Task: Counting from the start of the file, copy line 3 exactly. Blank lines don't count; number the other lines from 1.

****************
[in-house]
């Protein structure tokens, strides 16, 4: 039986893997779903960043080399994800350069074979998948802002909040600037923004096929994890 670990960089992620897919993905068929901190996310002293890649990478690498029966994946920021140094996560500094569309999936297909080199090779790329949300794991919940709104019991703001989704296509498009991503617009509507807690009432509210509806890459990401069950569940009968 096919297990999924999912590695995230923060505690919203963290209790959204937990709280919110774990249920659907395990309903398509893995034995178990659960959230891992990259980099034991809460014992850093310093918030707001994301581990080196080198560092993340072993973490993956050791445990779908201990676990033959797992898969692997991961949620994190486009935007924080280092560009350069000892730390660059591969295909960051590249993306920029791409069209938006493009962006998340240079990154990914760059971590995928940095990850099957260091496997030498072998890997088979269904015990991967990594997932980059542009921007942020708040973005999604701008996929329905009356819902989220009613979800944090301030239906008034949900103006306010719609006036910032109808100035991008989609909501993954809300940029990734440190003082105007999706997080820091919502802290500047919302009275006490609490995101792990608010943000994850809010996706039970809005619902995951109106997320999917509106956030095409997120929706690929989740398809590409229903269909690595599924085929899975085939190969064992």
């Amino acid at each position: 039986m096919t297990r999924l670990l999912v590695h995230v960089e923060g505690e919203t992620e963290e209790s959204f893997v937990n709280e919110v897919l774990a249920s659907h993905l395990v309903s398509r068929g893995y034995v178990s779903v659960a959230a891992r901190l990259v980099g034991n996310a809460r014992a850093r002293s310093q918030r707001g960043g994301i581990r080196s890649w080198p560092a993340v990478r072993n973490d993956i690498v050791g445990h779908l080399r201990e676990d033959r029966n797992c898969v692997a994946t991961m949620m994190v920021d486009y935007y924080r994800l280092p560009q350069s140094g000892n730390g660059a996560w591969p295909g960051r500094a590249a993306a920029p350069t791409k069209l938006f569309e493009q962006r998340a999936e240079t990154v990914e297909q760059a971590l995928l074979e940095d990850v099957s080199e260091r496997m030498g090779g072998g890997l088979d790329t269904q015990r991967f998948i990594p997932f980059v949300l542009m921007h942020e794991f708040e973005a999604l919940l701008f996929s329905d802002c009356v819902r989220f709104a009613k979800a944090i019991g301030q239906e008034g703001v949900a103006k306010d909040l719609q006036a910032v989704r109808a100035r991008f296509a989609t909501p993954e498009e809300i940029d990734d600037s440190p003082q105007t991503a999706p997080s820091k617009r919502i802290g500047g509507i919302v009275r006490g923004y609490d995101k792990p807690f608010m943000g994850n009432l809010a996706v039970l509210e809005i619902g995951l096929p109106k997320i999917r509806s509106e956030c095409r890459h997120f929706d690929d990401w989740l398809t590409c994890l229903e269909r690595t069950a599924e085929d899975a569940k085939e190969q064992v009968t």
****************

């Amino acid at each position: 039986m096919t297990r999924l670990l999912v590695h995230v960089e923060g505690e919203t992620e963290e209790s959204f893997v937990n709280e919110v897919l774990a249920s659907h993905l395990v309903s398509r068929g893995y034995v178990s779903v659960a959230a891992r901190l990259v980099g034991n996310a809460r014992a850093r002293s310093q918030r707001g960043g994301i581990r080196s890649w080198p560092a993340v990478r072993n973490d993956i690498v050791g445990h779908l080399r201990e676990d033959r029966n797992c898969v692997a994946t991961m949620m994190v920021d486009y935007y924080r994800l280092p560009q350069s140094g000892n730390g660059a996560w591969p295909g960051r500094a590249a993306a920029p350069t791409k069209l938006f569309e493009q962006r998340a999936e240079t990154v990914e297909q760059a971590l995928l074979e940095d990850v099957s080199e260091r496997m030498g090779g072998g890997l088979d790329t269904q015990r991967f998948i990594p997932f980059v949300l542009m921007h942020e794991f708040e973005a999604l919940l701008f996929s329905d802002c009356v819902r989220f709104a009613k979800a944090i019991g301030q239906e008034g703001v949900a103006k306010d909040l719609q006036a910032v989704r109808a100035r991008f296509a989609t909501p993954e498009e809300i940029d990734d600037s440190p003082q105007t991503a999706p997080s820091k617009r919502i802290g500047g509507i919302v009275r006490g923004y609490d995101k792990p807690f608010m943000g994850n009432l809010a996706v039970l509210e809005i619902g995951l096929p109106k997320i999917r509806s509106e956030c095409r890459h997120f929706d690929d990401w989740l398809t590409c994890l229903e269909r690595t069950a599924e085929d899975a569940k085939e190969q064992v009968t």